Computational biologist Hani Goodarzi, also at UC-San Francisco, went to graduate school at Princeton University in 2006 after studying at Tehran University. He pointed out that most doctoral students cannot afford to miss months of labwork or experiments. During the five years of his PhD studies, Goodarzi said, he missed several friends' weddings in Iran because he could not risk delaying his return to Princeton.

When asked whether he would make the same choice today, Goodarzi said without hesitation: “Oh, definitely not.” Iranian students have recently reached out to him for advice, and he has directed them to graduate programs in Canada and Europe.

The travel ban, he said, harms graduate students in two ways. It scares away prospective scholars. And it makes life difficult for scientists in the United States, depriving them of the opportunity to see family or friends back home. “It's enforced isolation,” he said, during one of the most “grueling” periods of a scientist's life.

Even entertaining the option of visiting family seems to have vanished. “They cannot go back and visit home. Or their family cannot come visit,” said Iman Hajirasouliha, a cancer researcher at Weill Cornell Medicine. These students have to make a choice, he said, between their families or their studies.

Goodarzi, part of a UC-San Francisco admissions committee, said the numbers of applicants from countries such as Iran have already started to decline; though he does not have specific numbers, he said that on the order of thousands of graduate students could be affected across the country.

In March, Reuters reported that more than 8,400 people from the eight countries had applied for entry into the United States during the initial weeks of Trump's third attempt at a travel ban, which went into effect in December. Only about 100 waivers were granted, Reuters found.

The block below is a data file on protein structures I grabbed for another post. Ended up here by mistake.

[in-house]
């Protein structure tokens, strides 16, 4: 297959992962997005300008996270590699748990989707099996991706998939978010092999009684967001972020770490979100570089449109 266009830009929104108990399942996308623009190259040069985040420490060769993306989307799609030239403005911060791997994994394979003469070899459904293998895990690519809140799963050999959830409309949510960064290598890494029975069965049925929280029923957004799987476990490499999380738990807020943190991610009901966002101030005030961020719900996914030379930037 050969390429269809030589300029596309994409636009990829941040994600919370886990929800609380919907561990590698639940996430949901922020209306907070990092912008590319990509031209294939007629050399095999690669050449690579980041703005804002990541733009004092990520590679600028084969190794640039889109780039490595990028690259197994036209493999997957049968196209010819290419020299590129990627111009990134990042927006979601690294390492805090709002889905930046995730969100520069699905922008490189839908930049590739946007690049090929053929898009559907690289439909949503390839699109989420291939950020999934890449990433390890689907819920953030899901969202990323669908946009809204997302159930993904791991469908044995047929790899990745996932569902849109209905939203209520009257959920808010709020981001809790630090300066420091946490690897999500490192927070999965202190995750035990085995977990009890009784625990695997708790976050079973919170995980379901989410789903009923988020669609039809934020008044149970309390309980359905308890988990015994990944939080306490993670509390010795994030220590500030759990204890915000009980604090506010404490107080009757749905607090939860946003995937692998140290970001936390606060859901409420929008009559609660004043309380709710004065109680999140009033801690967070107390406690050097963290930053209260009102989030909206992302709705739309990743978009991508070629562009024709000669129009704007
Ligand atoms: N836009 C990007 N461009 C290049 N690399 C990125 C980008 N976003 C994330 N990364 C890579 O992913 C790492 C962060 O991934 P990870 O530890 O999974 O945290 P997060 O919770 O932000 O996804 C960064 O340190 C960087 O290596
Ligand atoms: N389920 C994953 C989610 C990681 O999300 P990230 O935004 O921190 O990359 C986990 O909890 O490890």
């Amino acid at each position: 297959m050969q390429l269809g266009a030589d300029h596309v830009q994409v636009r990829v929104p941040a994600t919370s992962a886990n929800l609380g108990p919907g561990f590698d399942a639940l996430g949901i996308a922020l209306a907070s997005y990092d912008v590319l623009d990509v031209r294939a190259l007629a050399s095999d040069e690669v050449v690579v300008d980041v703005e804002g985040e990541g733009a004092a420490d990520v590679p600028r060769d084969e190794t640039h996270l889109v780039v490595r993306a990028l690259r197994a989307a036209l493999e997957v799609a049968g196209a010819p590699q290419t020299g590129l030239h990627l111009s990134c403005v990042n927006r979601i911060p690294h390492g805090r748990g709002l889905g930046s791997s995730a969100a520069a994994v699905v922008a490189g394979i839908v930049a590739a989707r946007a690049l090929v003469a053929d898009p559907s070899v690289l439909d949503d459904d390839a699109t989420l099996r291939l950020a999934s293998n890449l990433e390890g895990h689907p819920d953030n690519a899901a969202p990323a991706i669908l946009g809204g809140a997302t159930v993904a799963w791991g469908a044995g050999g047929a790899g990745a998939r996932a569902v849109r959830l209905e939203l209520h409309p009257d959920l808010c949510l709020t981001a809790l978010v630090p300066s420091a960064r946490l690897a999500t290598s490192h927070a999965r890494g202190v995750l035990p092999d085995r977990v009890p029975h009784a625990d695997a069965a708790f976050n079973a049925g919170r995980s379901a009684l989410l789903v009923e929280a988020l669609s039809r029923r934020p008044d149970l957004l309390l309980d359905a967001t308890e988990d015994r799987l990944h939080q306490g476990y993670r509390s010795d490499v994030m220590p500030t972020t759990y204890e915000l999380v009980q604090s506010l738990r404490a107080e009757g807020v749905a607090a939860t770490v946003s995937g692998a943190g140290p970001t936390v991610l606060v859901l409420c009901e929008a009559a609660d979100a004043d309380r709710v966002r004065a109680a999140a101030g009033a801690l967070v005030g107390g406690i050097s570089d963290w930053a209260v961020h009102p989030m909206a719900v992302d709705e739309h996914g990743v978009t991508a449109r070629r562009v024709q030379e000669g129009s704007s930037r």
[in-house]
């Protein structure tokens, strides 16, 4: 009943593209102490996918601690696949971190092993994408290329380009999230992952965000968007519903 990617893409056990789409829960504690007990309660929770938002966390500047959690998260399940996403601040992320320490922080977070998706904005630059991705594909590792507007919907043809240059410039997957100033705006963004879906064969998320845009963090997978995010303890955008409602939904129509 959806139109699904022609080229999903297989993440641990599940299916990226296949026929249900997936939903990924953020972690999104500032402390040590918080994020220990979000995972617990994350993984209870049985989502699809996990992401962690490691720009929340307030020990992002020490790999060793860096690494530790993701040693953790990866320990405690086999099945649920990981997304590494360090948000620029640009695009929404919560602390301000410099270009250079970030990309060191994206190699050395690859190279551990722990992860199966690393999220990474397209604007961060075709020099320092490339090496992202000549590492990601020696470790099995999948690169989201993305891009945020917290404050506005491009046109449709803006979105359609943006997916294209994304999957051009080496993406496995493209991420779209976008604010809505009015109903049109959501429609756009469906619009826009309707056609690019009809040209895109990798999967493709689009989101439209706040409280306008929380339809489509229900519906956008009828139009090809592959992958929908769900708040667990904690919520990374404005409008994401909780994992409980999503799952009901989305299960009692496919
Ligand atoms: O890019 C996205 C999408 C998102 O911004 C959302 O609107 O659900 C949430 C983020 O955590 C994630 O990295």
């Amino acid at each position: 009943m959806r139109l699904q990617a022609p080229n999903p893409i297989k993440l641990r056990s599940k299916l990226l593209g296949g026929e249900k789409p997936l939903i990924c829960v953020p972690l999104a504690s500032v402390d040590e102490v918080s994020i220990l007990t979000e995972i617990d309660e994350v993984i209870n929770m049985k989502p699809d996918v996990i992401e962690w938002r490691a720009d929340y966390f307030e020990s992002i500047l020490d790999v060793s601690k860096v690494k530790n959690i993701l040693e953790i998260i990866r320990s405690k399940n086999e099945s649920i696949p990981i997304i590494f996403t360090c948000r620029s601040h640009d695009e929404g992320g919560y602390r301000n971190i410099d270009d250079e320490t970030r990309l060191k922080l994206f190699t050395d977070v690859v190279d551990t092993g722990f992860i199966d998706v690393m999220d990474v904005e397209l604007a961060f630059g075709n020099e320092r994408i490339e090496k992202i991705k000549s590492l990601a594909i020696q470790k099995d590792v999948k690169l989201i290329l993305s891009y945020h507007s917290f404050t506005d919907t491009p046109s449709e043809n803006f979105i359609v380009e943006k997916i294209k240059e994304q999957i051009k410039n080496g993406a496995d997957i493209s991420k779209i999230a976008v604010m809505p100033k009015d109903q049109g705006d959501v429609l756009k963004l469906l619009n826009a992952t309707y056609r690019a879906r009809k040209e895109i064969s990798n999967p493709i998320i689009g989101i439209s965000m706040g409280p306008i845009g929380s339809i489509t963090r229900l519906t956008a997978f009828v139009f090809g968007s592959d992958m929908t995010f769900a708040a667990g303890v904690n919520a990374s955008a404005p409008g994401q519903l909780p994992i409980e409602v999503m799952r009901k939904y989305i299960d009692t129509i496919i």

Some universities and scientific and medical organizations have pushed back against the ban. “Northeastern University and its leaders remain opposed to the travel ban,” the school said Tuesday. In a statement after the ruling, the American College of Physicians pointed out that underserved communities in the United States disproportionately rely on international medical graduates. Medicaid patients are more likely to be served by doctors born outside the United States, according to data from the National Center for Health Statistics.

“Scientific progress depends on openness, transparency and the free flow of ideas,” Rush Holt, chief executive of the American Association for the Advancement of Science, said in a statement. He added, “Overly restrictive visa policies threaten U.S. leadership in advancing scientific knowledge and innovation.”

Thirty-one thousand U.S. faculty members have signed a petition, which has been circulated online since the January 2017 executive order, against the ban. Signatories include 61 Nobel Prize winners and more than 500 members of the National Academies of Sciences, Engineering and Medicine.

Scientists who spoke with The Post said the scientific community has been supportive, but there's a limit to the influence of academics in the face of a federal rule. “There is very little that it seems we can do, to be honest,” Goodarzi said.

Zaringhalam's parents met in the United States, after her father moved from Iran to study and her mother moved from Iran to study medicine. She said she's been facing a difficult existential question. “If my parents had tried to come today, would I even have been possible? That kind of stress, that feeling of not belonging, that definitely takes a psychological toll.”